Under the provisions of Article (35) of the Convention, Jordan is obliged to submit a comprehensive report to the Committee on the Rights of Persons with Disabilities two years after the ratification of the Convention, every four years thereafter and whenever the Committee requests it. This report is on the country’s commitments regarding the implementation of the provisions of the Convention. The first government report on the “Status of the Rights of Persons with Disabilities in the Kingdom for the Period 2007-2011” was submitted to the International Monitoring Committee concerned with the follow-up on the implementation of the provisions of the International Convention.

 

At the national level:

 

At the request of His Majesty King Abdullah II bin Al-Hussein, a National Strategy for Persons with Disabilities (2007-2015) was developed with the active participation of persons with disabilities and all concerned parties. The Law on the Rights of Persons with Disabilities No. (31) of 2007 was issued. Under the provisions of Article (6) of the Law on the Rights of Persons with Disabilities, the Higher Council for the Affairs of Persons with Disabilities was established as a national institution for the support of persons with disabilities and for the defense of their interests. It is also in charge of drawing policies, planning and coordinating with all parties, raising awareness, educating people about the rights of persons with disabilities, removing obstacles and physical barriers to achieve full participation in society. Additionally, it conducts studies and research on disability, such as providing a database, as well as raising awareness and training on the rights of persons with disabilities through training workers and specialists in the field of disability.

 

Developed countries have many experiences in the area of ​​compliance with the provisions of the International Convention. The best example is the Kingdom of Sweden that can be taken as a role model in this field. There are a number of laws based on the rights methodology in which the State assumes its responsibilities by enabling, qualifying and developing the potentials of persons with disabilities. This is in addition to providing education and accessibility. The Swedish law has classified disabilities, identified them and designated competent departments that implement these legal provisions. Sweden also adopted a strategy to implement policies on the rights of persons with disabilities for the period 2011-2016, including a set of important axes based on specific objectives. The following examples are not exhaustive: the right to education, work, the legal system, transportation and other axes.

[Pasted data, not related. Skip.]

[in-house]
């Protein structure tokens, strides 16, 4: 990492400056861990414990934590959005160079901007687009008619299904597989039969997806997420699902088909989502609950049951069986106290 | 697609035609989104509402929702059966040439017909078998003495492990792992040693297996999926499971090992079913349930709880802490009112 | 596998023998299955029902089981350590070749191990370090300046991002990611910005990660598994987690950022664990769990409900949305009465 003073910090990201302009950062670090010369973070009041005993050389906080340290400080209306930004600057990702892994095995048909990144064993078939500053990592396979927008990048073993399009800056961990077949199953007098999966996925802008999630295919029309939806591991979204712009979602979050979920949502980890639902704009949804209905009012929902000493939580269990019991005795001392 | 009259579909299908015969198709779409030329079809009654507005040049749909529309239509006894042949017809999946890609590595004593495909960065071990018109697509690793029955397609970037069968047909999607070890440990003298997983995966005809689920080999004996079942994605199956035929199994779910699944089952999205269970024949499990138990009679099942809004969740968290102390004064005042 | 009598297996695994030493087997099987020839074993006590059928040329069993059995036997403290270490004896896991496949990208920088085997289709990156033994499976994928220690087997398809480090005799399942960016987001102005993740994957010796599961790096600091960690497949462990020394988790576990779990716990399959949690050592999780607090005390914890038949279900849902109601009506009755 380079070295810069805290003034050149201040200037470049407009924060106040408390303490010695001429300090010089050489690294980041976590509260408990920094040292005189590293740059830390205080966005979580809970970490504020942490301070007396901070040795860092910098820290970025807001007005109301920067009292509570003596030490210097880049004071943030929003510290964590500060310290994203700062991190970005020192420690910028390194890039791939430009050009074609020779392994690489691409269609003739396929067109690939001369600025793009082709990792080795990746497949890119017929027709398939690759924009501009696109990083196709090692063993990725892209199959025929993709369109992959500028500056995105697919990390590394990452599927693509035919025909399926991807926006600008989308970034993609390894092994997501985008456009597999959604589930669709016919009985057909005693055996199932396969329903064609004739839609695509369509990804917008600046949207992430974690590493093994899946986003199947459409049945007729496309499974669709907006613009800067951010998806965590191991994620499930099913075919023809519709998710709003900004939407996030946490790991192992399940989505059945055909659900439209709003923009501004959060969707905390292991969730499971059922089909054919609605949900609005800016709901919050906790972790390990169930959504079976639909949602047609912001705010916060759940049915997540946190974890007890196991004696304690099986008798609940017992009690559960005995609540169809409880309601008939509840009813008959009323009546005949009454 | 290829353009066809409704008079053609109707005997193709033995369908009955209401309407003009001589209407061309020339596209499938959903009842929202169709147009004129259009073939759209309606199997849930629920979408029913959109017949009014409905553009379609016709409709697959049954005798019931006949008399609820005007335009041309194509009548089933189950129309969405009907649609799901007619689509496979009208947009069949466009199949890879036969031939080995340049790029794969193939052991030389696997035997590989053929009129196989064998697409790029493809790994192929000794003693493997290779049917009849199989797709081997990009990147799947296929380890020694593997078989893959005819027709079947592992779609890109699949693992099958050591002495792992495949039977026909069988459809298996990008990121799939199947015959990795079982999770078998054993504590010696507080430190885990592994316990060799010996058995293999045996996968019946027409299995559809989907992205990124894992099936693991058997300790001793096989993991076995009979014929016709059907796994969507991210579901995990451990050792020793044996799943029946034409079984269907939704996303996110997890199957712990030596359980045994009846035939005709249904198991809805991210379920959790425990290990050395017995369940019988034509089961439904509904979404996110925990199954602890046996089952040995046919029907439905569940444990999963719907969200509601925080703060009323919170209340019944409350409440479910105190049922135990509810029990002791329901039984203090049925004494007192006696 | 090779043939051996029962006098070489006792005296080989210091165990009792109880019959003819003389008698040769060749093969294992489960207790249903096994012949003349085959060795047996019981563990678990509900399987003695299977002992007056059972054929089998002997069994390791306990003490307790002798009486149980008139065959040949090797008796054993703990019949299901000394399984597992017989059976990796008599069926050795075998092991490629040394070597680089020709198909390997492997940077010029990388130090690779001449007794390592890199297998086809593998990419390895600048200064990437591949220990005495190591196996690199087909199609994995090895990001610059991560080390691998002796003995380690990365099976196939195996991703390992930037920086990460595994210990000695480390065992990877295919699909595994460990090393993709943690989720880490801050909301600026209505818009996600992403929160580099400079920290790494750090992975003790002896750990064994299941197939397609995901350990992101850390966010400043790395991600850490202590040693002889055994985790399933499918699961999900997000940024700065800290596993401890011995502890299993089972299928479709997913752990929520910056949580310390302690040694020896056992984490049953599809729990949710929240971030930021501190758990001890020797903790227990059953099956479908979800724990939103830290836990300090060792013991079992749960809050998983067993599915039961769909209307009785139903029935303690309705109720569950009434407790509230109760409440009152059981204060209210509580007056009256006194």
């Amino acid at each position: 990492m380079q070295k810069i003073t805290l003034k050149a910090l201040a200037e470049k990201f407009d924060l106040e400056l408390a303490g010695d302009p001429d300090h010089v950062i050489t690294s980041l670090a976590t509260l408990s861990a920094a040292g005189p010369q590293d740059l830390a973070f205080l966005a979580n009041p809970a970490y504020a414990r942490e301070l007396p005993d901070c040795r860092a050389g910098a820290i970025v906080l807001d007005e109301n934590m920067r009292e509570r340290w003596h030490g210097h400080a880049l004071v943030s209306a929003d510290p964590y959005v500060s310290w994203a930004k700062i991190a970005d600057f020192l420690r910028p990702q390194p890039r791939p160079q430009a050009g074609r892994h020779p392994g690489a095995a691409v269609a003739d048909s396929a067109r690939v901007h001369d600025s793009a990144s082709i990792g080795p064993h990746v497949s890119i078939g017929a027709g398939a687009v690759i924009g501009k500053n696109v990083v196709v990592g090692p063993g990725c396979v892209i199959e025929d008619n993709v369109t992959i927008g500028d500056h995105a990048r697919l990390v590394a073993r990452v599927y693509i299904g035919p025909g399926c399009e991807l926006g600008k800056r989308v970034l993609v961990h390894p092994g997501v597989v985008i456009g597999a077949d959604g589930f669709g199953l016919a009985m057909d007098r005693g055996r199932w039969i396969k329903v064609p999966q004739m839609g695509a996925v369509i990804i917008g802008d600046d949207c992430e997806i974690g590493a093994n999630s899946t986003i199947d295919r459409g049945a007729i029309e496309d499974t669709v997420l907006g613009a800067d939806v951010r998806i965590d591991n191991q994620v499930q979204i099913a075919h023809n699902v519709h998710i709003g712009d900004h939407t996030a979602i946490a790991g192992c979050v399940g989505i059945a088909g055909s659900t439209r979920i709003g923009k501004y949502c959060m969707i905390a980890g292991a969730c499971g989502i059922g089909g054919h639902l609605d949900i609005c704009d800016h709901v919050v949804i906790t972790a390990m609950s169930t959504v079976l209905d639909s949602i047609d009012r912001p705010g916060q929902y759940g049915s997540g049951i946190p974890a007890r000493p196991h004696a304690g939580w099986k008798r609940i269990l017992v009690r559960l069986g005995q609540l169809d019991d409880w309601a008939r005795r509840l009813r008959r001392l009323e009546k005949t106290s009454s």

Conclusion: Despite the achievements made at the national level, we still face some challenges in the implementation of the International Convention, including:

 

1. the legislative aspect: developing and enforcing national legislation in line with international standards

2. Awareness:

- Raising awareness of the rights of persons with disabilities

- The role of the media in changing the image and negative outlook towards people with disabilities

3. The financial aspect and policies: putting disability on the national priorities list of all concerned parties and providing the necessary financial resources to implement the provisions of the Convention

4. The technical aspect:

- Building the capacity of disability workers in all sectors

- Empowering persons with disabilities and their organizations in all fields

5. The environmental aspect: removing environmental, physical, informational and behavioral barriers and obstacles to provide an accessible environment for people with disabilities

 

* President of the Higher Council for the Rights of Persons with Disabilities